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Posts Tagged ‘sky skimmer’

“For the Love of Wildlife” Photo Contest: First Place Winners

Monday, June 27th, 2016
CONGRATULATIONS, FRANCESCA BUCHALSKI AND BILL DALTON!

by Lindsay McNamara, Communications Manager

Earlier in 2016, Conserve Wildlife Foundation launched the “For the Love of Wildlife” Photo Contest. Our photography contest was meant to showcase the love for and need to protect the endangered and threatened wildlife that call New Jersey home. We encouraged youth and adult photographers across the Garden State to submit photographs in the following categories:

  • New Jersey’s Rarest Residents: Endangered, Threatened, and Special Concern Wildlife Species Only
  • The Garden State: New Jersey Landscapes
  • Experiencing Nature: People Enjoying the Outdoors
  • Wild New Jersey: All Animals in the Garden State

We were blown away by the amount of submissions we received! Over 1,470 entries were counted! New Jersey wildlife photographers, CWF board members and staff poured over the entries to choose our winners. Today, we are thrilled to announce both first place winners.


First Place: Francesca Buchalski
Allentown, New Jersey
Praying Mantis

Praying Mantis on Lens

Praying Mantis on Lens, youth first place winner Francesca Buchalski

Francesca was so happy to have won our contest! She shared more about the image and her passion for photography with CWF: “I took that photo at the Cape May Meadow during last year’s fall hawk migration festival. My mom and I are avid birders, and we love going to the migrations in Cape May! We were bringing up the rear on a guided walk, and just as we started walking down the path through the reeds, I heard ‘Wows!’ and ‘Cools!’ up ahead. As we caught up, we saw that everyone was looking at a praying mantis perched on a man’s telephoto lens! I had my camera with me to photograph birds, but that was an opportunity that couldn’t be missed! I thought it was pretty interesting and ironic that the man couldn’t photograph the praying mantis, even though it was on his camera (he couldn’t stop laughing), and it posed there for a long time. It was a great way to start the walk!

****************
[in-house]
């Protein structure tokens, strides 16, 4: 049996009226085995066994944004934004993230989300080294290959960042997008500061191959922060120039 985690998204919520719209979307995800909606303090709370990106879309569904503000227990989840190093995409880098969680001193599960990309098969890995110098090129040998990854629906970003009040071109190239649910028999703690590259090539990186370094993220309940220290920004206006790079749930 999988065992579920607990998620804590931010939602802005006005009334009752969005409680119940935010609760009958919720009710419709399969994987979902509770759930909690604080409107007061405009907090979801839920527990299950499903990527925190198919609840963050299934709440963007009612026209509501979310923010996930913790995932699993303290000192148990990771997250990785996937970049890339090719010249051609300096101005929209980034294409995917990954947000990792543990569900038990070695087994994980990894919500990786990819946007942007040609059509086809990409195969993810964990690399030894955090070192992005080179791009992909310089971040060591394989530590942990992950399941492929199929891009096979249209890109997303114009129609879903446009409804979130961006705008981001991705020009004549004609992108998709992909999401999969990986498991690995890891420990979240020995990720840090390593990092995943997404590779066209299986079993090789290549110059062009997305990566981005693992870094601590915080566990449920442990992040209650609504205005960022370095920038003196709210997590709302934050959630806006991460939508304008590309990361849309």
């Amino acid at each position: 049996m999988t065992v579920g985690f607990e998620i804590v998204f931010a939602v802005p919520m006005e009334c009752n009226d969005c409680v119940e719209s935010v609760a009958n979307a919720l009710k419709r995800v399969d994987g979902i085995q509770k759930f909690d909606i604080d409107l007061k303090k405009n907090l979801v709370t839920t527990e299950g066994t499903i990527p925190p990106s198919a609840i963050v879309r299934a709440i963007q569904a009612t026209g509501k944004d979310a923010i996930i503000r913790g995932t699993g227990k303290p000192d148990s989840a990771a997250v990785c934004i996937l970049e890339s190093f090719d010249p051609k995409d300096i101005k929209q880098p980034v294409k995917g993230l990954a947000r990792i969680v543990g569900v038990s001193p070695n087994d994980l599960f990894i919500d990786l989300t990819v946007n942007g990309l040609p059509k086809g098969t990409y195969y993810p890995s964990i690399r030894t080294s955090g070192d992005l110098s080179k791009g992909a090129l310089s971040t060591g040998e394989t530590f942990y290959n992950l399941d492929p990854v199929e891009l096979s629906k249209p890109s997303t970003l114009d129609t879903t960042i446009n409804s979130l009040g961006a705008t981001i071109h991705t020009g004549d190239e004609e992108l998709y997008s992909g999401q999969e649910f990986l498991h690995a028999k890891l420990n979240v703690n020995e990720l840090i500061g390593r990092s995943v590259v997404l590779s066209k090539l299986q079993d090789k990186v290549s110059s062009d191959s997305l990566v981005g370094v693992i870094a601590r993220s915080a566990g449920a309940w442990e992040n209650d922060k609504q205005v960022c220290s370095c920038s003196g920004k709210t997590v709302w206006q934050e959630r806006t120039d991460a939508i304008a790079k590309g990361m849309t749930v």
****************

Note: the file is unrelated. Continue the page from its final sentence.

“I’ve only been photographing wildlife for about 3 years, just for fun. I started off by taking pictures of the birds that came to our feeders, and now I bring my camera on all of my birding adventures. As for my favorite New Jersey species…that’s a tough one! I think I would have to go with the osprey; they’re so charismatic in their coloring, hunting habits, and cool ‘opposable’ talon. I also really enjoy how easy it is to observe them by boat; whenever I think about the wetlands or the back bays of New Jersey, I automatically think ‘osprey.’ They also have such a great comeback story, its almost impossible not to love them!

 

“A close second would be the horseshoe crab; I find it simply incredible that they have remained unchanged for millions of years, and that so many migrating shorebirds depend on them. And who can forget their incredible immune system and blue blood! I also love how you can learn about and help horseshoe crabs by participating in hands on counting, tagging, and flipping walks (my mom and I have done some of those, and they’re such great experiences!)